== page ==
I've decided against the Quake I engine because QuakeC, and having people be able to mod what you make sounds good so I'm not too big on the Half-Life engine, which leaves it between Cube 2 and Quake II, I know nothing about Cube 2's engine. 
Cube 2 is OpenGL only. No software renderer. 
Cube 2 Is Out Of The Running 
sysreq too high, with no clear benefit over the Quake II engine, so it's just that.

Why use ioquake? I saw nothing in Quake III I needed, I don't need shaders, Yamagi Quake II already includes support for upgraded audio, is it somehow easier to develop games with while still maintaining comparable system requirements? 
Quake II, Half-Life, Sauerbraten have game logic in DLLs. C/C++ in a development experience required. Debugging DLLs is harder than even ordinary C/C++ coding.

If someone isn't regularly using C/C++ already, it would be 2 years before scaling up to be comfortable with all the hidden rules of C/C++.

For some, the significance of the above does not sink in immediately.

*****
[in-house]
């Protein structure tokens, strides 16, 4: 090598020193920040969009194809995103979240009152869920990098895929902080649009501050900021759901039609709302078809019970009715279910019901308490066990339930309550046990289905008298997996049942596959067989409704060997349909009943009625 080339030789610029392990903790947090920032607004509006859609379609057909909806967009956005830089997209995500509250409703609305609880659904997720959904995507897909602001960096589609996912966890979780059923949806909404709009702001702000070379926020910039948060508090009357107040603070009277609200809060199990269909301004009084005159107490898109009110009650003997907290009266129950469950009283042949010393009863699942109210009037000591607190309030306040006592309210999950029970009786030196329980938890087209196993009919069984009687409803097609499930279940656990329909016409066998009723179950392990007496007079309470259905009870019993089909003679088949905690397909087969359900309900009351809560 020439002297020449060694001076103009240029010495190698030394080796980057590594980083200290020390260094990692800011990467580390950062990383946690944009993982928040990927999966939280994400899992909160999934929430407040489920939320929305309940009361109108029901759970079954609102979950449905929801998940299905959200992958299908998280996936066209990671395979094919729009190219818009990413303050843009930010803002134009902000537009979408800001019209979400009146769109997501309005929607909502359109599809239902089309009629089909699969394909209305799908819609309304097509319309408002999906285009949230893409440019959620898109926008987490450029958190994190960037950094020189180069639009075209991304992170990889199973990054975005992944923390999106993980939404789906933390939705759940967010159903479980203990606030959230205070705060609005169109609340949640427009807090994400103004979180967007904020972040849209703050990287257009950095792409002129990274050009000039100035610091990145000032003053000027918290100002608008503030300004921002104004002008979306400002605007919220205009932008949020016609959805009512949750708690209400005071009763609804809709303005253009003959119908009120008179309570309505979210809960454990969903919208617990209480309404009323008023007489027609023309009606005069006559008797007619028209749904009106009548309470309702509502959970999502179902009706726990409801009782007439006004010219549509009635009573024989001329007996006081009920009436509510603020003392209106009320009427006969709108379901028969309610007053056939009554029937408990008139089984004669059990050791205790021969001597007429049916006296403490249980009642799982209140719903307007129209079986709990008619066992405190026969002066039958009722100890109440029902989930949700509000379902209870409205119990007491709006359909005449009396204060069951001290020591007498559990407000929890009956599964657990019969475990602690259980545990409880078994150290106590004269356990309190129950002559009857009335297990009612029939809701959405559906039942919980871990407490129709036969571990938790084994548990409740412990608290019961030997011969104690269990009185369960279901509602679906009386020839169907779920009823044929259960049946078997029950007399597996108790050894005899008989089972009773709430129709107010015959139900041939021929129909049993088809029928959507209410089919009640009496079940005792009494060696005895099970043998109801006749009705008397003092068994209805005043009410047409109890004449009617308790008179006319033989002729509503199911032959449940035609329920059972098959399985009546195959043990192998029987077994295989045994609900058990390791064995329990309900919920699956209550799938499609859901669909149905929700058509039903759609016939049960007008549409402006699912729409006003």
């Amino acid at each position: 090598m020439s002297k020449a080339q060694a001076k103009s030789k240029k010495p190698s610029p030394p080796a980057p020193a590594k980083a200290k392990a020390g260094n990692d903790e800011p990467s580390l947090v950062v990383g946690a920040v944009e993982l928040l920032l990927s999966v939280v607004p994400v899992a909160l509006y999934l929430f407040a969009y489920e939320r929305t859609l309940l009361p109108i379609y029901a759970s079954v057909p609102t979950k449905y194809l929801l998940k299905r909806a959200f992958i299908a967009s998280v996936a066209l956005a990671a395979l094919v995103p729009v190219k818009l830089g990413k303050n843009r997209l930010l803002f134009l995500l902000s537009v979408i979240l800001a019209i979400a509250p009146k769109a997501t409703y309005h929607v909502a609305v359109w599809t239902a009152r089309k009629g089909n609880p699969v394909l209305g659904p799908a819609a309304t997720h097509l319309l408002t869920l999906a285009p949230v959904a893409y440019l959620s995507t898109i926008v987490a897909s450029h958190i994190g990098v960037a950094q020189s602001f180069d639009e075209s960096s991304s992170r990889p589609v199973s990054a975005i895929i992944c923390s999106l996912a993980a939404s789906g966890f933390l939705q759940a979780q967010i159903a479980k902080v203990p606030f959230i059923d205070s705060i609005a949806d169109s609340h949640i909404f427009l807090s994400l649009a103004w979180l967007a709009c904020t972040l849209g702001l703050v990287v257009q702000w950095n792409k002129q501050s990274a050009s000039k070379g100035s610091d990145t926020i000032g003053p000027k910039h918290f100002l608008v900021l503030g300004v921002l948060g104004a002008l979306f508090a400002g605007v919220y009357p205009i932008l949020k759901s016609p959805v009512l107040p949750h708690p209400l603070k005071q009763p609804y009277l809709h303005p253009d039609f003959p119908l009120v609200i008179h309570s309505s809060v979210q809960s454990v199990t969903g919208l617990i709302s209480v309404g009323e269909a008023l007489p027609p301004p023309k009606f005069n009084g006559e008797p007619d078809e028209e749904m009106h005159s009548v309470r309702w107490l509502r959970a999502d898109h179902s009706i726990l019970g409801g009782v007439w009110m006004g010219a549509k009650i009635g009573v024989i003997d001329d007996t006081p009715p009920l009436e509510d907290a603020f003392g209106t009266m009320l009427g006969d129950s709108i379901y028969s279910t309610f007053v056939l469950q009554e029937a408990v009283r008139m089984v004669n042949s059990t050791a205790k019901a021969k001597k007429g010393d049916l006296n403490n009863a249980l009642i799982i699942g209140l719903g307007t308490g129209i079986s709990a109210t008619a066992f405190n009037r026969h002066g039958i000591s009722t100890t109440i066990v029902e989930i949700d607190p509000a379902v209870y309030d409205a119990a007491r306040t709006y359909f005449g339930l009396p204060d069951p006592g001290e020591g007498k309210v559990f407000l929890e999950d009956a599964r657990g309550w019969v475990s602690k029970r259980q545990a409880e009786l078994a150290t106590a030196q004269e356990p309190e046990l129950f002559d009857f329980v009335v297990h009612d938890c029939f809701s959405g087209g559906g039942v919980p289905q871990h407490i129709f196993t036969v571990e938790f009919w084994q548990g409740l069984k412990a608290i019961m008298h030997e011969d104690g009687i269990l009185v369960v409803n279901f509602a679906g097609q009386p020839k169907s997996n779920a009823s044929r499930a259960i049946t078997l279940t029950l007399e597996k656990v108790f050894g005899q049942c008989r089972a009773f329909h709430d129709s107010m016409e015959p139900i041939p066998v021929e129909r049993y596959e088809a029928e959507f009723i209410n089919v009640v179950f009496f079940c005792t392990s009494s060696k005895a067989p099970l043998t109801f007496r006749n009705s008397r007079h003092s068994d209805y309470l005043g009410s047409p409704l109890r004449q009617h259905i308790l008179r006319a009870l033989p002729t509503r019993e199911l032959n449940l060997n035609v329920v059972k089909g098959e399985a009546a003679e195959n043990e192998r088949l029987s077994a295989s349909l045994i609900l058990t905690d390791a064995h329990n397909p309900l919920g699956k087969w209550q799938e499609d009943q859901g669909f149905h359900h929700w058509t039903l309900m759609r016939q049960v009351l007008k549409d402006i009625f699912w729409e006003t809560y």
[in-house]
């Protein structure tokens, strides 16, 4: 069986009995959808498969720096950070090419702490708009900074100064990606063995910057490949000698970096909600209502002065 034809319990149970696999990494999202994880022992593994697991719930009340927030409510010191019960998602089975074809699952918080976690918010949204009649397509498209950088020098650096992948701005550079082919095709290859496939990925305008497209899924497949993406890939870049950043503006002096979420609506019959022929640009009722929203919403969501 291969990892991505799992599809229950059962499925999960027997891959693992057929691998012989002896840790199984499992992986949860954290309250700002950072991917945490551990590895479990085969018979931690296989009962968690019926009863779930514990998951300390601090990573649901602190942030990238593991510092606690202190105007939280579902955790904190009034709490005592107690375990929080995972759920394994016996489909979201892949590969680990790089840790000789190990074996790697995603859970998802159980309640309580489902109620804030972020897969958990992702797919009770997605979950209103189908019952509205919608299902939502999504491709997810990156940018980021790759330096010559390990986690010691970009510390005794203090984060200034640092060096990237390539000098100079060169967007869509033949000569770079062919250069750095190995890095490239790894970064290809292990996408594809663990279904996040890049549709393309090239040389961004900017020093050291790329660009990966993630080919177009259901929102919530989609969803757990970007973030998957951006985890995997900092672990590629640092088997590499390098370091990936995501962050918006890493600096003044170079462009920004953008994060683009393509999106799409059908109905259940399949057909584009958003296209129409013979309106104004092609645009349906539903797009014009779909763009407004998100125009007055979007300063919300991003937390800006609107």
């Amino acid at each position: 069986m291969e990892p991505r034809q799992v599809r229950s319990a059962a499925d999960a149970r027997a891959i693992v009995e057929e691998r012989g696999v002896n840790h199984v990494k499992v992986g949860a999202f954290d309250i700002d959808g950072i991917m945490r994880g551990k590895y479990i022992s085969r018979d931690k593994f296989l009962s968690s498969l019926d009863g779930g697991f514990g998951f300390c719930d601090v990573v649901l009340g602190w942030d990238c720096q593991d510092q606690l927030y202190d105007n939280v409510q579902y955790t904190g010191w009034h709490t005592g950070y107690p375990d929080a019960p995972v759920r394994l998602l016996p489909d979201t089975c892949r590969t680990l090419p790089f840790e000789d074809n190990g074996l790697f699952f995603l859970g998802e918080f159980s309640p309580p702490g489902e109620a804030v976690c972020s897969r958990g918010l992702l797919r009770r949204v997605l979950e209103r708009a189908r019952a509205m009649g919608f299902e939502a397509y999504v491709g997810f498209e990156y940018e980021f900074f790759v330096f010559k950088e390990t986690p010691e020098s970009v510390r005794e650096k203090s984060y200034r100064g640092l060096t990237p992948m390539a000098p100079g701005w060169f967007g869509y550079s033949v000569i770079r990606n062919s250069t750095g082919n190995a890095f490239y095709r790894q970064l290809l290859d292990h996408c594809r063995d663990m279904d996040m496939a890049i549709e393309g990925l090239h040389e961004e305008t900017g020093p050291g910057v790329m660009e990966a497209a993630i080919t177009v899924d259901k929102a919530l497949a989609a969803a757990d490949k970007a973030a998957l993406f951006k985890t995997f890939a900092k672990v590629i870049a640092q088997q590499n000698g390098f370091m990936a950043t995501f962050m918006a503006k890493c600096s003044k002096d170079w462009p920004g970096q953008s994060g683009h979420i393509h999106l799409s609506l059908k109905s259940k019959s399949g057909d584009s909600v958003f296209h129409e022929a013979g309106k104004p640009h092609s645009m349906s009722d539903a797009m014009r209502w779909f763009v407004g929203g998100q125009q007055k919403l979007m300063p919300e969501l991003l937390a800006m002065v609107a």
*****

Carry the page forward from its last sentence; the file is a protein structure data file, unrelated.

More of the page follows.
Usually that happens later when someone gets their hands dirty and starting trying something ...

Only then will they have that soul-killing "Oh ..." moment. 
Well I haven't used C before, so that might be something to convince me not too.

Why is debugging DLLs more difficult than ordinary C/C++ coding?

Would coding for Quake III be easier? 
To test an external DLL used by an engine is like testing a program on top of a program, you may need to learn about call conventions or fight a development environment to get it setup.

The project files for some of those engines are going to be meant for ancient Visual Studio, Visual Studio has been updated many times since then. You'd have to convert the project, the conversion might go fine but I wouldn't expect it too. Someone with a lot of C experience could deal with conversion problems, they often aren't fun even if you do have C experience.

You might consider Unity or some actually supported engine with great tutorials for those starting and a nice choice of video tutorials.